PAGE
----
Case Study 1 Result: A partnership between Fortescue and Western Australian owned and operated transport, freight and logistics company, Centurion, has created a significant opportunity for an Indigenous owned supplier in the Pilbara (North West Western Australia). Centurion awarded a subcontract to Red Dirt Transport Services for fuel delivery to Fortescue’s Pilbara based operational sites. Guided by a shared vision and commitment to building sustainable opportunities for Indigenous people, Centurion included local, Indigenous owned company Red Dirt Transport Services as part of its 36 month fuel delivery contract, paving the way for a mutually beneficial partnership.

Case Study 2 Result: In 2015, Fortescue signed a three year contract worth over $1 million with Print Junction, an Indigenous owned and operated graphic design and print business based in South Australia.

The second article references OZ Minerals who own and operate the copper-gold-silver mine at Prominent Hill (South Australia) and is developing one of Australia’s largest copper-gold resources at Carrapateena. “OZ Minerals is focussed on creating a pipeline of opportunities with a commitment to safety and capital discipline, which are underpinned by our strong values. Our commitment to creating and maintaining effective partnerships with all of our stakeholders is fundamental to OZ Minerals and the lands in which we operate. It is our desire to create transparent and open communication where all parties find mutual benefit and support. We believe that these relationships are the foundation for successful resource development as we invest in and acknowledge the history that people have with the land and communities within which we operate.”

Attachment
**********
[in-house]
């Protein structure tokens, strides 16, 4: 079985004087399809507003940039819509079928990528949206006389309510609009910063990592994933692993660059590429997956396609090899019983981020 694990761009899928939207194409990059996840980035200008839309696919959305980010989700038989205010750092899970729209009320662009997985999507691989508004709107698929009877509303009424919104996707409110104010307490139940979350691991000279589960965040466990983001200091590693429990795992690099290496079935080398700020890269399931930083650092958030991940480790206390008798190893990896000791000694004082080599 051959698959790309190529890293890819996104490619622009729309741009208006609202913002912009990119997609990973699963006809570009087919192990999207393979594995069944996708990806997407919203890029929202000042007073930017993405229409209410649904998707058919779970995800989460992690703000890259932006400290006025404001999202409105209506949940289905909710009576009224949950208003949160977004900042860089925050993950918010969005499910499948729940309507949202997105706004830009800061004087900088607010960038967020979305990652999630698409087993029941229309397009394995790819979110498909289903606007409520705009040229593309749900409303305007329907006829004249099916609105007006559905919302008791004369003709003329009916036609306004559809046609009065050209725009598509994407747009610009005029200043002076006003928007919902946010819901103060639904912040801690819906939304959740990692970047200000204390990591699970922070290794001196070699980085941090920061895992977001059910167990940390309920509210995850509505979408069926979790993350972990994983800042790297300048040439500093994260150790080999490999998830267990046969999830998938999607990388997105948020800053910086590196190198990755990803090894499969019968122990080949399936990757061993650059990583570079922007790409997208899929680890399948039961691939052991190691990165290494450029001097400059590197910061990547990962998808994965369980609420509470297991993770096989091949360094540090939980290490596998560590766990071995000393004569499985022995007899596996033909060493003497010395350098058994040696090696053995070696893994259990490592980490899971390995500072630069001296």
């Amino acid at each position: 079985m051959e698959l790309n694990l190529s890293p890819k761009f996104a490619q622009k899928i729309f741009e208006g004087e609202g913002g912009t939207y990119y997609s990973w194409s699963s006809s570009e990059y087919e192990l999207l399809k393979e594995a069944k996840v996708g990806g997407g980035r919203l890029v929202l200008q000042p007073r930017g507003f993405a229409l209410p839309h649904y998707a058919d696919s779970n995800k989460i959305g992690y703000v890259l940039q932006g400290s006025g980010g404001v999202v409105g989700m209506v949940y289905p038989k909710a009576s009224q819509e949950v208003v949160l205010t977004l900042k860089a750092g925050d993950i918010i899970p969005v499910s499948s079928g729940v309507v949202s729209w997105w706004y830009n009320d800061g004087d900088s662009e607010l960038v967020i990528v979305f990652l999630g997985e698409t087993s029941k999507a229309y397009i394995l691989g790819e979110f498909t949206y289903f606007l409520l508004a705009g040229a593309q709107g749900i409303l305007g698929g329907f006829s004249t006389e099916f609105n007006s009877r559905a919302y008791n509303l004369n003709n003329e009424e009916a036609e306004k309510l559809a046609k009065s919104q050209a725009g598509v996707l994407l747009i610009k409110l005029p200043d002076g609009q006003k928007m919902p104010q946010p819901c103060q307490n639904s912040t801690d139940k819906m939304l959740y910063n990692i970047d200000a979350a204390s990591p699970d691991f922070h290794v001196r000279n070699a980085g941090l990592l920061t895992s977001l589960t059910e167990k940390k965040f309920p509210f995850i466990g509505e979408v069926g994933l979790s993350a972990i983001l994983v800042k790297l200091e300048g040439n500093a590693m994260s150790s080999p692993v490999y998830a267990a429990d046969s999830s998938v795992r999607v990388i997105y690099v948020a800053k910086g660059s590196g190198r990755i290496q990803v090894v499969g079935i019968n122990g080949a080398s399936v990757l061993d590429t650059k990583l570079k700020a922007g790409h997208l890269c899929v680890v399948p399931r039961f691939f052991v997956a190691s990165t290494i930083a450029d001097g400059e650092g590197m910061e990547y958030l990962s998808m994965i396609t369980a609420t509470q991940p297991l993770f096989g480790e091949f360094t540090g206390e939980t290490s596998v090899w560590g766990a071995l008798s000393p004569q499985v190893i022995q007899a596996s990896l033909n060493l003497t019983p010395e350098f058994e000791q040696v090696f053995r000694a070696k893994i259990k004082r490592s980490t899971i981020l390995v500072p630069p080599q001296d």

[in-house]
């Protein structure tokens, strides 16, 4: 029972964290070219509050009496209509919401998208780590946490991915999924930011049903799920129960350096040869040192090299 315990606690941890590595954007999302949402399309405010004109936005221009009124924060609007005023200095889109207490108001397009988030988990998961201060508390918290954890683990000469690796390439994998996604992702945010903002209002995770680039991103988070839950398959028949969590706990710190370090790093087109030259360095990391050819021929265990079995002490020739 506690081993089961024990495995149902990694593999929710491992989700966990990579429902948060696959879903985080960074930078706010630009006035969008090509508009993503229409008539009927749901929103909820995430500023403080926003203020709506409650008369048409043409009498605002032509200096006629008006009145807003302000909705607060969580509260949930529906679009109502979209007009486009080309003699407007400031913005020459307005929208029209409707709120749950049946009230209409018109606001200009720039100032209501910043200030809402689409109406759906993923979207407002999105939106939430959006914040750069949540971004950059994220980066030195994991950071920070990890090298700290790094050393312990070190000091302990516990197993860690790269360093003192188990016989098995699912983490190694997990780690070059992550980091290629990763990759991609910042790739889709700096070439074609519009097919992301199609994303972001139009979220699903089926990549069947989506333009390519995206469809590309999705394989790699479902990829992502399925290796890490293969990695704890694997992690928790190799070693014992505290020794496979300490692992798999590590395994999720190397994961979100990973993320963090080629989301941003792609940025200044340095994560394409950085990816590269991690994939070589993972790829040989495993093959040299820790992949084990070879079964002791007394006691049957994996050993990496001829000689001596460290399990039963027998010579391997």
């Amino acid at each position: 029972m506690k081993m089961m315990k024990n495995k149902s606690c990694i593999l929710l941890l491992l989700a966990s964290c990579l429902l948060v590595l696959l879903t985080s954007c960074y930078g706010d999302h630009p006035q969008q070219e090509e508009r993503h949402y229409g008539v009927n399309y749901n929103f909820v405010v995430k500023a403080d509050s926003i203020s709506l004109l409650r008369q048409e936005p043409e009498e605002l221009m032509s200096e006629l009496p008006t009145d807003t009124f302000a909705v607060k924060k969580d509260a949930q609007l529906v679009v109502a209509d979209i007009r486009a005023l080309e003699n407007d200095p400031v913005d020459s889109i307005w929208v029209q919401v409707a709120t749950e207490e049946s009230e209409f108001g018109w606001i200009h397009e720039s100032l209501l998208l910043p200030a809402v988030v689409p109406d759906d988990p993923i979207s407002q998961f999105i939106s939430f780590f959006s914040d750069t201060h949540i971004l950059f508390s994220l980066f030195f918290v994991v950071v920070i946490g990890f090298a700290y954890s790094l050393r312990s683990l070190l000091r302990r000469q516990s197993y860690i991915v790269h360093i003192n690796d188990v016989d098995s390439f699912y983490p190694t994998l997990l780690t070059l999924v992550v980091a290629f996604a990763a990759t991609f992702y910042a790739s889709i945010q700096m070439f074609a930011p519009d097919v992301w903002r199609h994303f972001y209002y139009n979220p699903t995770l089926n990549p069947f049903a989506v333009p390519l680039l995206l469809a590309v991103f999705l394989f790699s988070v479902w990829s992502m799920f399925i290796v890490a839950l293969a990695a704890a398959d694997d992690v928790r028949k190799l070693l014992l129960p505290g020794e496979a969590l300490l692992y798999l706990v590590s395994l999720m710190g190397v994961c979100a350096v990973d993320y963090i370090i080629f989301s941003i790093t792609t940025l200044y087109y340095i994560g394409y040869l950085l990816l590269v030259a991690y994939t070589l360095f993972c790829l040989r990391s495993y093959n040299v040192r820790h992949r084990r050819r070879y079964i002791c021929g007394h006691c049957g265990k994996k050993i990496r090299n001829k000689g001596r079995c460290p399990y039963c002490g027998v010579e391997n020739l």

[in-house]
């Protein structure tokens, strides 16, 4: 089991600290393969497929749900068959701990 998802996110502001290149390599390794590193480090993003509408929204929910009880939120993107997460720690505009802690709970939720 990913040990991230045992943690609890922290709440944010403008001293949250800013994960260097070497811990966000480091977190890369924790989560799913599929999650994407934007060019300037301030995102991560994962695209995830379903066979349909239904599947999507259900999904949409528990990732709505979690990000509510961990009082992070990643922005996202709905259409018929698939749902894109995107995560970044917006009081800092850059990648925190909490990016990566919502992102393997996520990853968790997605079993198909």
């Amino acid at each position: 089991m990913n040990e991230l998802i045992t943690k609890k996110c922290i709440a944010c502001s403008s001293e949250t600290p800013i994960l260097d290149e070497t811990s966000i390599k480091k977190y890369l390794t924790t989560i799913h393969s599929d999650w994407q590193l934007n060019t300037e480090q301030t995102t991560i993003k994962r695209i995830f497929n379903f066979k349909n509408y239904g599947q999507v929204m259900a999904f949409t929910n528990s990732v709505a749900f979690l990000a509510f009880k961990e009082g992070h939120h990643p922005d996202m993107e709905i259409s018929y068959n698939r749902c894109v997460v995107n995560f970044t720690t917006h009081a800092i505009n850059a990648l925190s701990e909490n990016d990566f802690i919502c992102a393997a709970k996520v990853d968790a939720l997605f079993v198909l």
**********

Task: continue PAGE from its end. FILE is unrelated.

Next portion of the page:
Result: A Partnering Agreement between the Kokatha Aboriginal Corporation and OZ Minerals Limited, in relation to, and throughout the life of, the Carrapateena Project and any other future OZ Minerals projects in Kokatha country, including project rehabilitation. The purpose of the Partnering Agreement being so that Kokatha Aboriginal Corporation and OZ Minerals will work together to create sustainable benefits by leveraging, developing and building on our shared values and aspirations whilst protecting and respecting country and culture.

So on our fictional exploration site, you would see concrete examples of local Indigenous involvement, and you should see examples of the possible move to best environmental practice. For example, moving towards ISO 14000 certification, proactive involvement with the mining regulator, support of local wild life protection programs, new approaches to resource and energy conservation, best in class housekeeping, to name a just a few.

Looks like I’ve reached my word limit for this article and will need to continue with Situation Two, Three and Four next time. If you want to think about them, they are repeated below.

Situation Two: Feasibility Study Developer, new technology, new industry to the area, new risks, maybe competing with the Chinese. What would excellence look like? Why? Because this is what a Feasibility Study Developer must establish as it’s culture from day one if it wants to have a culture of excellence going forward.

Situation Three: Commissioning Manager, new technology, new industry, inexperienced operating crews, nervous regulator. You guessed it! What would excellence look like? Guessed it again! Why? Because this impacts on your developing culture.

Situation Four: Chairman. How do you progress from Junior Explorer through Feasibility, through commissioning and operations, trying to ensure that a culture of excellence is being developed and maintained?

Thought to Remember. “There is more than just achieving the Success Factors in business – Opportunities for excellence are all around us. We meet them every day. How we recognise them and how we exploit them, are probably the most important questions that influence our future.”

Steve Mackowski


Mr Mackowski is a qualified engineer in mineral processing with over 30 years technical and operational experience in rare earths, uranium, industrial minerals, nickel, kaolin ... <Read more about Steve Mackowski>